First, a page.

Connect with us

Economics

Economic strategy and the roots of Thailand crisis

Published

on

In his presentation at the 21 April 2010 ANU conference on “Thailand on the Verge,” Peter Warr highlighted the importance of inequality, especially rural-urban inequality, as a key factor underlying Thailand’s political turmoil. Inequality, along with a persistently high level of informality in the labor market, were first highlighted a couple of years ago by Pasuk Phongphaichit and Chris Baker.

I want to push the causal arrows back a bit and address the roots of this inequality and informality, along with the country’s fall in absolute poverty noted by Warr.Thailand’s uneven performance — its overall poverty reduction and generally healthy growth rates, along with its persistent inequality and informality — are the result of a distinctive economic strategy.

The core of this strategy has been an emphasis on resource- and labor-intensive exports. In terms of policy, this has meant an emphasis on macroeconomic stability, logistics, and financial flows, especially to large firms. With brief and largely ineffective exceptions e.g. after the 1997 crisis, leaders have neglected the promotion of technical skills and linkages between small and medium-sized firms on the one hand, and larger producers on the other.

The result has been a form of uneven development. Thailand has been hugely successful at diversifying, at becoming a world player in sectors such as rubber, autos, and hard disk drives. But some 90% of Thai rubber is exported in largely unprocessed form, whereas the same percentage of Malaysia’s rubber is consumed domestically in locally produced manufactured goods. Thailand has been astute in encouraging automotive production for particular niches, especially pick-up trucks and more recently “eco-cars.” But the country’s impressive automotive “clusters” include only a small and dwindling number of local auto parts suppliers. Thai suppliers are even scarcer in disk drive production.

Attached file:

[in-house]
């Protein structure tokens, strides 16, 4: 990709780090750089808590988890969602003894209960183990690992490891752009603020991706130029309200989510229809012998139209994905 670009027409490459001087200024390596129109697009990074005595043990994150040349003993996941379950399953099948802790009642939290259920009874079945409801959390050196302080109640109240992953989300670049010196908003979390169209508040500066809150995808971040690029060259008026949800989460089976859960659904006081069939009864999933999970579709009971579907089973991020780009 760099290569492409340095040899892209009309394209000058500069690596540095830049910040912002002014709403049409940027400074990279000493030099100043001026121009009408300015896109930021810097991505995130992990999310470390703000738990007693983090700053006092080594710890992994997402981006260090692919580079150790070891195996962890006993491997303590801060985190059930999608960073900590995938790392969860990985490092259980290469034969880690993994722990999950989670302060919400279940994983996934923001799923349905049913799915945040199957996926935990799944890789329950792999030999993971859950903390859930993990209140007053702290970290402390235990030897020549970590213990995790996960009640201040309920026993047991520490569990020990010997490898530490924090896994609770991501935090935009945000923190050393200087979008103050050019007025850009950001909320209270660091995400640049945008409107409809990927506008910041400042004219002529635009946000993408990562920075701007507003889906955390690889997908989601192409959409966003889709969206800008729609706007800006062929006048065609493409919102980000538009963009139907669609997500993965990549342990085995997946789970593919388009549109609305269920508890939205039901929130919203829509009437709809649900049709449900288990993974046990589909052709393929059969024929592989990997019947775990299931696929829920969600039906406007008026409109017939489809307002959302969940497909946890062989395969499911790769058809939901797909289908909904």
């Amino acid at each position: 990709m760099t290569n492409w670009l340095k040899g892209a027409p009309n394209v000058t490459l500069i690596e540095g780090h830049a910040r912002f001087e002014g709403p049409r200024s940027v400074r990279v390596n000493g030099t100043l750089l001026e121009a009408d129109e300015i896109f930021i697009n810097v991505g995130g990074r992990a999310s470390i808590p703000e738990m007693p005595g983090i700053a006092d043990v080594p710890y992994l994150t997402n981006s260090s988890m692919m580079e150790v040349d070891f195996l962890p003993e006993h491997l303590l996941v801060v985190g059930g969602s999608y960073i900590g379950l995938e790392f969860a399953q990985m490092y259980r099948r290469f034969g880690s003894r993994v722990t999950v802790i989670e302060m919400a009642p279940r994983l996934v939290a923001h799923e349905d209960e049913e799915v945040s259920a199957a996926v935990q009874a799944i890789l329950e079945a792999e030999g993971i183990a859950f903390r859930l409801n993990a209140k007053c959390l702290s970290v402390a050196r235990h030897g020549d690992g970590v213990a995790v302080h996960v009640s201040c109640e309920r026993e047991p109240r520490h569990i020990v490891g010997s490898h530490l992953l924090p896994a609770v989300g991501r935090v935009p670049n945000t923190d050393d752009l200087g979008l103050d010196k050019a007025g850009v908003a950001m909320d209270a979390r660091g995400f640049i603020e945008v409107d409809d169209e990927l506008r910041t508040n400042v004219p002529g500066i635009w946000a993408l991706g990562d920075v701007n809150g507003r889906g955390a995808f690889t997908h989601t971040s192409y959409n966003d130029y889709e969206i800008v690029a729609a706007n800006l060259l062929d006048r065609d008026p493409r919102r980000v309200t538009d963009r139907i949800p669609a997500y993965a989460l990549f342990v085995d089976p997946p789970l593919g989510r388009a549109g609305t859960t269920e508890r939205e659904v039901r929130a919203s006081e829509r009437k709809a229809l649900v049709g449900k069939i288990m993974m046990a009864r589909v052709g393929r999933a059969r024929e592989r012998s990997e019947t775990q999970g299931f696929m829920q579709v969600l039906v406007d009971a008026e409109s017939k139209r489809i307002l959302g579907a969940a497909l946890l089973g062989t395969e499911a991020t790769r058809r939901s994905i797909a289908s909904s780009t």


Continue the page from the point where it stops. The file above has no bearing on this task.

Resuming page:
As the World Bank argued several years ago, Thailand’s ‘high-tech exports” are a misleading indicator of technological capacity; the country remains an assembler, rather than a manufacturer or designer.

via Economic strategy and the roots of Thai political turmoil.

Click to comment

Leave a Reply

Economics

Youth unemployment hits new highs in Thailand due to COVID-19 restrictions

BANGKOK, Thailand (ILO news) – Joblessness among young men and women in Thailand has reached a level unseen in recent years due to the impact of the COVID-19 pandemic, according to a new brief from the International Labour Organization (ILO).

Published

on

Coronavirus disease 2019 (COVID-19) WHO Thailand Situation Report - 22 February 2021

The Thailand labour market update  found that youth employment fell by 7 per cent in the first quarter of 2021 (from the fourth quarter 2019). The youth unemployment rate increased by 3 percentage points for both men and women, reaching a high of 6 per cent and 8 per cent, respectively.

(more…)
Continue Reading

Economics

Thai Chamber of Commerce expects GDP to grow by 1.5% in 2021

With the relaxation of Covid restriction measures and the reopening of Thailand, 200,000 to 300,000 foreign tourists were now expected to visit Thailand this year and contribute to approximately 12 billion baht of income.

Published

on

f0f77b2d thailandpass lane airport

The University of the Thai Chamber of Commerce’s economic forecasting center now expects the Thai economy to expand by 1.5% this year, owing to various government measures to stimulate the economy.

(more…)
Continue Reading

Recent

Most Read

Join 14,205 other subscribers